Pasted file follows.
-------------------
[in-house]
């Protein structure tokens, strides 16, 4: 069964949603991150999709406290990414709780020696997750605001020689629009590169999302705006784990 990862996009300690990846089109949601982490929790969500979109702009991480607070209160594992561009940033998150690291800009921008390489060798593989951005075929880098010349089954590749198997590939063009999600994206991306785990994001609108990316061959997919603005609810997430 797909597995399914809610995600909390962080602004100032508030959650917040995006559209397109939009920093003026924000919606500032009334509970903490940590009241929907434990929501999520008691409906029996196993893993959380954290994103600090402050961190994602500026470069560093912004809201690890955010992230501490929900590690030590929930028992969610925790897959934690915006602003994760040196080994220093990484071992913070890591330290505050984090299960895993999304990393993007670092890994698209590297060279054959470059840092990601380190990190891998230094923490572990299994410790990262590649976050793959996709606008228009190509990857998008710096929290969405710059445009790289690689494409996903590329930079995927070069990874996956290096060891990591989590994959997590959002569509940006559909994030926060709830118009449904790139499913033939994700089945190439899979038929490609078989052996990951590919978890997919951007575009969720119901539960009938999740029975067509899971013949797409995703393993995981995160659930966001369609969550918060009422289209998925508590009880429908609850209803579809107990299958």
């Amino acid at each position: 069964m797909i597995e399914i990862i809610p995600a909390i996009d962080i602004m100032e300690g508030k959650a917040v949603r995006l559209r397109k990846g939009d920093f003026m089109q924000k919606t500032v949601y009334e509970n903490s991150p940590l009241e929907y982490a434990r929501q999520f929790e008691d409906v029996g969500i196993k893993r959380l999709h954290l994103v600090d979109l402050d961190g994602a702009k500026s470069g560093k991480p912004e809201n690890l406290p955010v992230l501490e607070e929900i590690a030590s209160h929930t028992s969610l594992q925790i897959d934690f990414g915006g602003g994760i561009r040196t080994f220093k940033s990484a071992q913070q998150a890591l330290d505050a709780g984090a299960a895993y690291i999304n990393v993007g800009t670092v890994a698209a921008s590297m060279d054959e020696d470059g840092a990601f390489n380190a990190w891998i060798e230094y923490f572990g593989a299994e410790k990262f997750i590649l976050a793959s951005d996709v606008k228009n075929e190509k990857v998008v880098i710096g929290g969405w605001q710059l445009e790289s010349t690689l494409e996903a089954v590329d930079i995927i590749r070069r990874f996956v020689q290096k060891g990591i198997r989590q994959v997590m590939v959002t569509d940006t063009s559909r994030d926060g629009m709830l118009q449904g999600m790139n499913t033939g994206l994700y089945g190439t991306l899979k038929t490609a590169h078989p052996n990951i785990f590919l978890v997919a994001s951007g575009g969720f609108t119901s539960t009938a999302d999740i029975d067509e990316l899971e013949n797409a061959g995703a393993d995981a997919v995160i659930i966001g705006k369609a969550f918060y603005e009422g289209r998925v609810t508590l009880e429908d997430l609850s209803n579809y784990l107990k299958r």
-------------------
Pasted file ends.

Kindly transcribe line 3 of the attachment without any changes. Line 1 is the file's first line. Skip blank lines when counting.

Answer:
């Amino acid at each position: 069964m797909i597995e399914i990862i809610p995600a909390i996009d962080i602004m100032e300690g508030k959650a917040v949603r995006l559209r397109k990846g939009d920093f003026m089109q924000k919606t500032v949601y009334e509970n903490s991150p940590l009241e929907y982490a434990r929501q999520f929790e008691d409906v029996g969500i196993k893993r959380l999709h954290l994103v600090d979109l402050d961190g994602a702009k500026s470069g560093k991480p912004e809201n690890l406290p955010v992230l501490e607070e929900i590690a030590s209160h929930t028992s969610l594992q925790i897959d934690f990414g915006g602003g994760i561009r040196t080994f220093k940033s990484a071992q913070q998150a890591l330290d505050a709780g984090a299960a895993y690291i999304n990393v993007g800009t670092v890994a698209a921008s590297m060279d054959e020696d470059g840092a990601f390489n380190a990190w891998i060798e230094y923490f572990g593989a299994e410790k990262f997750i590649l976050a793959s951005d996709v606008k228009n075929e190509k990857v998008v880098i710096g929290g969405w605001q710059l445009e790289s010349t690689l494409e996903a089954v590329d930079i995927i590749r070069r990874f996956v020689q290096k060891g990591i198997r989590q994959v997590m590939v959002t569509d940006t063009s559909r994030d926060g629009m709830l118009q449904g999600m790139n499913t033939g994206l994700y089945g190439t991306l899979k038929t490609a590169h078989p052996n990951i785990f590919l978890v997919a994001s951007g575009g969720f609108t119901s539960t009938a999302d999740i029975d067509e990316l899971e013949n797409a061959g995703a393993d995981a997919v995160i659930i966001g705006k369609a969550f918060y603005e009422g289209r998925v609810t508590l009880e429908d997430l609850s209803n579809y784990l107990k299958r």